One of the fruits of the liturgical movement in the twentieth century was the wide-scale re-adoption of All Saints’ Day.
As part of the push to highlight Sunday as the preeminent feast and for ‘pastoral’ reasons, the observance of All Saints’ Day in many churches was moved to the Sunday following (or closest to) November 1. The Episcopal Church has allowed All Saints’ Day to be celebrated the Sunday following since the publication of the Book of Common Prayer 1979.
All Saints’ Day may always be observed on the Sunday following November 1, in addition to its observance on the fixed date.
(BCP, Page 15)
Regardless of if a community celebrated the Major Feast on the Sunday following Nov. 1 and Nov. 1, or only on Nov. 1, the same two sets of readings were prescribed:
Another fruit of the liturgical movement is the convergence of the Western eucharistic lectionaries. Speaking of the “second generation” convergence, modeled in the Common Lectionary, Msgr. Fred McManus called this convergence “by far the most successful and practical ecumenical progress in Christian worship since the Second Vatican Council.”
This convergence process reached its fullest flowering in the 1992 Revised Common Lectionary (RCL). Like the Common Lectionary (CL), the RCL provides three sets of readings for Sundays (Years A, B, & C) and was created in close dialogue with the Roman Catholic Ordo Lectionum Missae (OLM) and other three-year lectionaries like that of the BCP (called The Lectionary) and the lectionary in the Lutheran Book of Worship.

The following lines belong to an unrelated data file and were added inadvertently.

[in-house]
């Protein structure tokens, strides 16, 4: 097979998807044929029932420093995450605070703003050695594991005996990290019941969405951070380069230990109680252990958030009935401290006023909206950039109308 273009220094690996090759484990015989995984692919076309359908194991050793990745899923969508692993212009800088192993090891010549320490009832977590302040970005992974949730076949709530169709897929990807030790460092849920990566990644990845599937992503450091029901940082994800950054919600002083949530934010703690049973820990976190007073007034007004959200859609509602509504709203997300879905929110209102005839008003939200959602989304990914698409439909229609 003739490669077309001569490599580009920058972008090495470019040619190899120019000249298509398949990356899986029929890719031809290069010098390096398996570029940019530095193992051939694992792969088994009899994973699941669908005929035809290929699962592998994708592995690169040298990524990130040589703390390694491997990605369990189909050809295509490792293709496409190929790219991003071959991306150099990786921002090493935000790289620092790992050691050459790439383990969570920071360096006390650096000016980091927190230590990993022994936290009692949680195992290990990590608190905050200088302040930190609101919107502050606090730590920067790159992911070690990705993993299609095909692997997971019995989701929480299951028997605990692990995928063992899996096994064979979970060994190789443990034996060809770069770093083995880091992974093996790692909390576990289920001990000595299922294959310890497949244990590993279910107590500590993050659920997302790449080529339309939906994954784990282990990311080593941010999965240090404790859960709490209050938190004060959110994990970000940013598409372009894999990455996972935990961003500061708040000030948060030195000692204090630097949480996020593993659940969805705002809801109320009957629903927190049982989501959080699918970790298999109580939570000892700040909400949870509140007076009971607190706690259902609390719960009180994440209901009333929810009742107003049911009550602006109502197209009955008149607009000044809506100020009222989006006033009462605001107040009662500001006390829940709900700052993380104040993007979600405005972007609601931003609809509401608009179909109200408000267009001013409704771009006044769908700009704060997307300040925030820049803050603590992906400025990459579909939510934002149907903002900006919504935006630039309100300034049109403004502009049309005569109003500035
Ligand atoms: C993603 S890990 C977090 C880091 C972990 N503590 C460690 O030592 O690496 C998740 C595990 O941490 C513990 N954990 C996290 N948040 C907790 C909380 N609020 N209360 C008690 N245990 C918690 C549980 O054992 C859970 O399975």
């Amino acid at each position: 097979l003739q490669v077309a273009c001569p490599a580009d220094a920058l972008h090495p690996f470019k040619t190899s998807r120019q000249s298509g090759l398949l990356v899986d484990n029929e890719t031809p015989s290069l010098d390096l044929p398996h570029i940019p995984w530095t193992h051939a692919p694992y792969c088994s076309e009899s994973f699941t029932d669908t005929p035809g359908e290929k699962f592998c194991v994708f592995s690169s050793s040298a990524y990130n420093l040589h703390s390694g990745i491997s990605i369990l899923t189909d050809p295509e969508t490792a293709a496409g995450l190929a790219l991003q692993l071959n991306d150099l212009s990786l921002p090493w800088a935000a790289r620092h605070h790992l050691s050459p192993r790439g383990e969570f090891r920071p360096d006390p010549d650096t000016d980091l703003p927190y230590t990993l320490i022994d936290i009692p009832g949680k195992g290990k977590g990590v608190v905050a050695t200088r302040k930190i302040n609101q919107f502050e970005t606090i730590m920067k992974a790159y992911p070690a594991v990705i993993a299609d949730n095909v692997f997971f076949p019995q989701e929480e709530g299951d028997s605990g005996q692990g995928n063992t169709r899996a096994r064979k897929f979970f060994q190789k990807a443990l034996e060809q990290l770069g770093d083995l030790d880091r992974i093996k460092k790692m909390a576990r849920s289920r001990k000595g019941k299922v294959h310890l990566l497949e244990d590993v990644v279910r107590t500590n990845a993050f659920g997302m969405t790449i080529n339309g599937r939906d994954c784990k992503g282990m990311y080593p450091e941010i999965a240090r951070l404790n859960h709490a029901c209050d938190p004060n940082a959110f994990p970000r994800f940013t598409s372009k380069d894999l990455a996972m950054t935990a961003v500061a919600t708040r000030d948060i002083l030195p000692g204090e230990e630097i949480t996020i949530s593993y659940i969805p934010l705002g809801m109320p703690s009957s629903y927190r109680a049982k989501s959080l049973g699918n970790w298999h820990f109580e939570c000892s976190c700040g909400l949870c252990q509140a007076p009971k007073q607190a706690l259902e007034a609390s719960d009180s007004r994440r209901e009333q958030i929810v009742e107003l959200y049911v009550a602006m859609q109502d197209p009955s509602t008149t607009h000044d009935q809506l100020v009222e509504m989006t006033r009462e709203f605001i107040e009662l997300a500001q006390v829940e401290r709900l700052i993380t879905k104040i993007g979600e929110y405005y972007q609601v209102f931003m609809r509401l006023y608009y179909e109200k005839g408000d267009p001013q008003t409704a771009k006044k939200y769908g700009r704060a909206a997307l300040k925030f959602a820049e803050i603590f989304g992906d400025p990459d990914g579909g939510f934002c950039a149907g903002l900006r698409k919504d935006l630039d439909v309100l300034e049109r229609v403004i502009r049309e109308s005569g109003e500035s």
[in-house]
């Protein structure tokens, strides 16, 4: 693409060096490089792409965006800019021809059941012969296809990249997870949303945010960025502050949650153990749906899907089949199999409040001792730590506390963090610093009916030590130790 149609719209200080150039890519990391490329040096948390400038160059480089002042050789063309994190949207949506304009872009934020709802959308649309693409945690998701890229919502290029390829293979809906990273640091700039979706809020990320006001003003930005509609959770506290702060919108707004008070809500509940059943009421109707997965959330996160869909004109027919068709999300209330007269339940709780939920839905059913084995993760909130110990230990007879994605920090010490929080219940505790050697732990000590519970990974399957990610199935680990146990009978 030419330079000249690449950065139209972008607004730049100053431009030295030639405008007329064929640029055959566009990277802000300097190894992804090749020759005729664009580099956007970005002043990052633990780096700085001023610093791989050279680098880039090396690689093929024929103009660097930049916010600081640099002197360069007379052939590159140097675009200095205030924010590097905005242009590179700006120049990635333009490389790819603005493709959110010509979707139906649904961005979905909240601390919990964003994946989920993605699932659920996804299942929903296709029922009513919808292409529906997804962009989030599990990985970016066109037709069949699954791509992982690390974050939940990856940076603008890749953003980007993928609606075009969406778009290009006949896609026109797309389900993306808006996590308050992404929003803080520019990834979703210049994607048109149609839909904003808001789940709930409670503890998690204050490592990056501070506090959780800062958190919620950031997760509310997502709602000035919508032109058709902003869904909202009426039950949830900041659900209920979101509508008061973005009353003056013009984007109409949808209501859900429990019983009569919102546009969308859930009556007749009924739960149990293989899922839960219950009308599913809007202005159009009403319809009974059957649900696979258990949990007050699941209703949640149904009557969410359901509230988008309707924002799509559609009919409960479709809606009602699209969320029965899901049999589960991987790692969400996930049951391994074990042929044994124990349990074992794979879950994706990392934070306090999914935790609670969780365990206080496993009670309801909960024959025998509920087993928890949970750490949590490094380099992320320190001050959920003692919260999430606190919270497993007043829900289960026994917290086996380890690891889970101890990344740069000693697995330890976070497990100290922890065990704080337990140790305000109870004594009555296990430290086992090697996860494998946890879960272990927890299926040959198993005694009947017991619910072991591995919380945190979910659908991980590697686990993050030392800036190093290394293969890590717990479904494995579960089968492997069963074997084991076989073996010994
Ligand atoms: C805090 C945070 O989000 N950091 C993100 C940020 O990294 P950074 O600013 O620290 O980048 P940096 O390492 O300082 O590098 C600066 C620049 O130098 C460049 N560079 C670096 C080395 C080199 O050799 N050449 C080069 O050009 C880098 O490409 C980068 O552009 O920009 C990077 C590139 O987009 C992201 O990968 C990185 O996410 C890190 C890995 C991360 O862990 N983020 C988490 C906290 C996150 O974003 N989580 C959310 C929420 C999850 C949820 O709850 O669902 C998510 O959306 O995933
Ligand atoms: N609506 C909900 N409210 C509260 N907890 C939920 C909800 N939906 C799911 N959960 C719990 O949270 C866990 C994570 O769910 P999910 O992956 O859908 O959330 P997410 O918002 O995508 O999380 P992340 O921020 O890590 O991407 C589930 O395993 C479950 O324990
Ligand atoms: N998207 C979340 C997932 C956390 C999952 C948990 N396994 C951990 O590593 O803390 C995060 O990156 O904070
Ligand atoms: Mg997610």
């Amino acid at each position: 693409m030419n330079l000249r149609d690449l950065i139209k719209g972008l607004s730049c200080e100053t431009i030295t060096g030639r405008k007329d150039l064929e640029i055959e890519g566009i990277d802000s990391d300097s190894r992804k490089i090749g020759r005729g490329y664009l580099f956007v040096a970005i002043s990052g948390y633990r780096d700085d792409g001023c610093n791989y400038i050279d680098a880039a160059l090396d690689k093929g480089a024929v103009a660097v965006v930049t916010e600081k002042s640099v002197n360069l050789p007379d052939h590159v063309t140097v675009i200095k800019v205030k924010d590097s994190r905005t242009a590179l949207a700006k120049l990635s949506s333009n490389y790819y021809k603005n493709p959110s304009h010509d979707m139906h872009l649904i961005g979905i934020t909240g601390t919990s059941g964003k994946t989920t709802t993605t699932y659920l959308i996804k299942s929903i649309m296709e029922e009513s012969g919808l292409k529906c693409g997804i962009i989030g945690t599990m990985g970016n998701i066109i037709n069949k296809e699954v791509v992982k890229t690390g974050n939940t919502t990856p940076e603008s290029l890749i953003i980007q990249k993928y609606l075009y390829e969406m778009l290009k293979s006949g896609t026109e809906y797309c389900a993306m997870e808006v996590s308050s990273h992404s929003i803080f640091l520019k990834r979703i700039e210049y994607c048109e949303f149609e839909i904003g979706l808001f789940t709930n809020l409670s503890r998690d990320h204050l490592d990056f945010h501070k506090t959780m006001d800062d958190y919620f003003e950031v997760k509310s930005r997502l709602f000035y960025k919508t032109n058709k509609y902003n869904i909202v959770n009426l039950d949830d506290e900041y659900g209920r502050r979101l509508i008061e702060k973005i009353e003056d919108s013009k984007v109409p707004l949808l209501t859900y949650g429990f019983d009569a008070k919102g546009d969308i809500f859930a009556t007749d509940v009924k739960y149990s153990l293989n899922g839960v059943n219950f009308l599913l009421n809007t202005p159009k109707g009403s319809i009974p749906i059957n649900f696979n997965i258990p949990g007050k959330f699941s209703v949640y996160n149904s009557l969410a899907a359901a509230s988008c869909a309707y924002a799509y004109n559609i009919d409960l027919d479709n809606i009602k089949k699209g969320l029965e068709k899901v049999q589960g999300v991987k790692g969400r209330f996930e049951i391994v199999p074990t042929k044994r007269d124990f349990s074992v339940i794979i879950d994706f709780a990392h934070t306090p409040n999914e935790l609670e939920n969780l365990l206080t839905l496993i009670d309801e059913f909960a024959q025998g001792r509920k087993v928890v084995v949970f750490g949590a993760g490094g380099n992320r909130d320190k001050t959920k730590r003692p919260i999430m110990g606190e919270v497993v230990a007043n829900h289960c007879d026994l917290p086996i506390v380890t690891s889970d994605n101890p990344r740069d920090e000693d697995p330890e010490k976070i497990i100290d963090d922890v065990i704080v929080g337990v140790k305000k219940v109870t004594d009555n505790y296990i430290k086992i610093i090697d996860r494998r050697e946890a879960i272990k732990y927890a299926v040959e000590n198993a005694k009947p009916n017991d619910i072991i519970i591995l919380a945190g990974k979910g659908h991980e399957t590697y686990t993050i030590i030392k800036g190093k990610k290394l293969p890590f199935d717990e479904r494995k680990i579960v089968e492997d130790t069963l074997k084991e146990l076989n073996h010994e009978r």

The CL and RCL lectionaries were created originally by churches that celebrated All Saints’ Day on Sunday. For this reason, they provide three sets of readings for All Saints’ Day, to parallel the three Gospels used to form the liturgical years. This year, Year C, takes as its Gospel text Luke’s version of the Beatitudes. The other two texts are from Daniel 7 and Ephesians 1.
Here’s where things get interesting.
Well, interesting if you’re a liturgy nerd.
As you’re on this website, and you’ve made it this far on this post, I assume you are.
In 2006, The Episcopal Church adopted the RCL as its official lectionary. The legislation included a proviso that the original lectionary continued to be authorized to provide a smooth transition. The pages that were slated for replacement in the BCP were the ones that were the Sundays of the Church Year in The Lectionary pp 889-921, not the entire contents of The Lectionary (889-932).
However, as an Episcopal Priest pointed out to me today, people on social media have noticed that All Saints’ Day is on page 925. That means that, in the words of one commenter, the Custodian of the BCP got ahead of the official authorization of the changes from the General Convention. Was the intent of the resolution adopting the RCL to include the All Saints’ Day readings? I would argue that it was.
But were the readings, in fact, adopted?
That’s an open question.
The problem is compounded when one looks at the propers for All Saints’ Day on page 481 of Lesser Feasts and Fasts, authorized in 2022. There, we see the readings aren’t the RCL readings, but are in fact the readings from The Lectionary:
So, Episcopalians: Which set of readings is your community planning on using tomorrow (and next Sunday)? Do you have a strong opinion on which set is the correct and duly authorized set?